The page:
I was reading about buffer overflow. I found one strange thing about memory assignment of local variable on stack

int f1 ()
    char string1[12];
    char string2[4];

Here allocation is happening on the stack.

Now, In GCC string2 is allocated 4 bytes but if I declare other than power of 2 (upto 16)then it is allocated 16 bytes by the compiler. That means if I allocate string2 in 3,5,6,7,....,15 bytes then it is allocated 16 bytes by the compiler but if I allocate in power of 2 like 1,2,4,8... then it is allocated the exact same size. If I assign above 16 bytes (not power of 2) then it allocates 32 bytes (I guess upto 32 bytes).

Whereas in Visual Studio, If I allocate 1 byte then 9 bytes gets allocated, if from 2-4 bytes then 12 bytes gets allocated, if from 5-8 bytes then 16 bytes gets allocated by the compiler.

Anyone know why this kind of assignment???

Atleast In Visual studio, if there is buffer overflow I get a debug error but in gcc nothing happens. GCC only provides segmentation fault only if too large overflow happens.

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Stack frame sizes are affected by memory alignment choices, usually a multiple of 4 for 32-bit code and a multiple of 8 for 64-bit code.

Both compilers can include stack frame corruption checking with a canary, an extra 32-bit value at the top of the stack that is initialized at function entry and checked at function exit. If the canary value changed then a program abort occurs because the stack frame is likely to be corrupted, possibly by malicious code, that can alter the function return address and get it to return to an arbitrary location. A very popular malware injection vector.

MSVC has the /RTC option, enabled by default in the Debug configuration. Which adds these canaries in between every local variable. So it can detect buffer overflow problems on each individual variable.

These canaries of course take extra space, affecting the stack frame size.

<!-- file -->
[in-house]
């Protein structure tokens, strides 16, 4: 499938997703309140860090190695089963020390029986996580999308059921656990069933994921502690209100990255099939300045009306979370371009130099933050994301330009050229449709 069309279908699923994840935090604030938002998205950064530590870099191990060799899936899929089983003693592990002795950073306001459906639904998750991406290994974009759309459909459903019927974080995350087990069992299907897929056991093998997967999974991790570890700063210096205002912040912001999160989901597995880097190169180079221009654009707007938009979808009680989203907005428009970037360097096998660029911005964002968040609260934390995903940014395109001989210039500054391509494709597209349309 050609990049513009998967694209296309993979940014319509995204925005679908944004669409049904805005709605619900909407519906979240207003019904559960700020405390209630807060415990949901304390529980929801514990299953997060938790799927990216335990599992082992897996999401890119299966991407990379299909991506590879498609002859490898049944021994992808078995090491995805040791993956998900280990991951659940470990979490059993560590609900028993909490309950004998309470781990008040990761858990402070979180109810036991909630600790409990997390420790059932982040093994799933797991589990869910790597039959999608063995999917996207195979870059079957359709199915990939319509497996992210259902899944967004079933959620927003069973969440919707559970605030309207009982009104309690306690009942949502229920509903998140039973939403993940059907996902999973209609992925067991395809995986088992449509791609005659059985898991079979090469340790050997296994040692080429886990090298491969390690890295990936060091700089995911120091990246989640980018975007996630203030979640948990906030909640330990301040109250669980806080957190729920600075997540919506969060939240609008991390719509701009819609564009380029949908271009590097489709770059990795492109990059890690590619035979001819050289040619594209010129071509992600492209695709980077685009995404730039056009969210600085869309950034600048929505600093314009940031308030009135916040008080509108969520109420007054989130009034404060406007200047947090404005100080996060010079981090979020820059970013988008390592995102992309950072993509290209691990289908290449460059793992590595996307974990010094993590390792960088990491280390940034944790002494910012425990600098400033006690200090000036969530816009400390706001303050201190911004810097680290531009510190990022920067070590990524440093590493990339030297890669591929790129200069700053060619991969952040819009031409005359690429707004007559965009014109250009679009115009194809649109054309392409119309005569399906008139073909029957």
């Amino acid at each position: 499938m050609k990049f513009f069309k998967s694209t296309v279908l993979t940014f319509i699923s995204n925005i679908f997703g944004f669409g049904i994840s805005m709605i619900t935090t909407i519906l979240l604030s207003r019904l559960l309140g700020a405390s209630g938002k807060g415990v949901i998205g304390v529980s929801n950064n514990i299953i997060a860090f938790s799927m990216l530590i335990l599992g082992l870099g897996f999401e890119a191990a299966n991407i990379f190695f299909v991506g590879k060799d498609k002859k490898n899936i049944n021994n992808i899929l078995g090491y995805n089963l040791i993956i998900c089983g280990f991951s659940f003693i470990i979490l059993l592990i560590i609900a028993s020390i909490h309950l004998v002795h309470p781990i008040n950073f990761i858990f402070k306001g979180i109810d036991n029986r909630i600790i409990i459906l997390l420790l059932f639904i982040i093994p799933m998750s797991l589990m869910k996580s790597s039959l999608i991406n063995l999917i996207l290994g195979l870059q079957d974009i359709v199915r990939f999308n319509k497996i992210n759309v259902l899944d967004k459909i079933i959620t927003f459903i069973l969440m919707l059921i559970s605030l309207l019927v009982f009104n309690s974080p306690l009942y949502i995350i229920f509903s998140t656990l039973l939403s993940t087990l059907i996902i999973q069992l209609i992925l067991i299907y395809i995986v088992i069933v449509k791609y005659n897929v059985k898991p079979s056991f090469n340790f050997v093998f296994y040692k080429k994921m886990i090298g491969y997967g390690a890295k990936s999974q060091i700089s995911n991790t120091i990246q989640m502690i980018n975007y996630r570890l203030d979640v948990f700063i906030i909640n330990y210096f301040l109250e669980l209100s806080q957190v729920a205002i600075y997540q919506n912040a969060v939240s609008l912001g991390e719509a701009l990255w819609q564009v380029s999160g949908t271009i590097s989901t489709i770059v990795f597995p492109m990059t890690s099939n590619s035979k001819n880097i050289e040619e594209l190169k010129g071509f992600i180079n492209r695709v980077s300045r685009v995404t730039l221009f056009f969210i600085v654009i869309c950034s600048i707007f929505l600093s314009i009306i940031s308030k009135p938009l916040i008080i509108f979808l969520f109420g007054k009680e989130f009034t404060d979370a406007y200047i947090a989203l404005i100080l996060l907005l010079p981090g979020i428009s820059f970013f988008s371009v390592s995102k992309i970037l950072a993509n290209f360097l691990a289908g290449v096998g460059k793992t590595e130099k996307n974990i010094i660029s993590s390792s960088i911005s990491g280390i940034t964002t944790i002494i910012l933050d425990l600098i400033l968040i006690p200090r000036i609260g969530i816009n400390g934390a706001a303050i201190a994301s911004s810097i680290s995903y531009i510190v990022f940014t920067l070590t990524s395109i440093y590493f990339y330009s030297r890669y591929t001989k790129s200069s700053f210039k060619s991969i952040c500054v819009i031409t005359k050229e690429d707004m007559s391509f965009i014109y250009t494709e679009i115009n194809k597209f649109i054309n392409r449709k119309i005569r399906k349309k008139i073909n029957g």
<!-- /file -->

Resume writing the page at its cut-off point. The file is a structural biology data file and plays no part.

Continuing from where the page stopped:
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  • Then, I guess, its better to use more of heap memory then stack memory, if I want an optimal utilization of the memory – Arpit Sep 26 '13 at 6:19

Thats due to memory-aligment. Its easier for the CPU to access to memory addresses which are multiples of the size of the data requested.
So the compiler fills your structure with clear bytes to align the structure. For example:

struct foo
    char a
    int b , c;
    short d;
    bool e;
    double f;

In theory the size of that struct is (Supposing the size of bool is 1 byte, char1 byte, int 4 bytes, short 2 bytes, double 8 bytes) 20 bytes. But in practice, the compiler adds "holes" to the struct to align the memory:

         0 | 1 | 2 | 3
0x0000 | a |   |   |
0x0004 | b | b | b | b
0x0008 | c | c | c | c
0x000C | d | d |   |
0x0010 | e |   |   |
0x0014 | f | f | f | f
0x0018 | f | f | f | f
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    The compiler cannot re-order data members (of the same access control level) inside a class. The standard guarantees they will reside on increasing addresses in order of declaration. – Angew is no longer proud of SO Sep 10 '13 at 11:23
  • @Angew thanks, I havent considered that. On the other hand, that implies the compiler is not capable of "shrink" the layout in any way? – Manu343726 Sep 10 '13 at 11:28
  • Pretty much, unless you use something like #pragma pack to prevent padding. – Angew is no longer proud of SO Sep 10 '13 at 11:35
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    All true, but the question was about the stack. The compiler may reorder the stack. (or even use different stacks for different variables, if it feels so inclined) – MSalters Sep 10 '13 at 11:55

I remember the reason for this is optimization and maybe due to address the size. Another example like this is the boolean type which usually consume 8 bits and could be just one. This can vary a lot from the different compilers. You can find more about the boolean in Why is a char and a bool the same size in c++?

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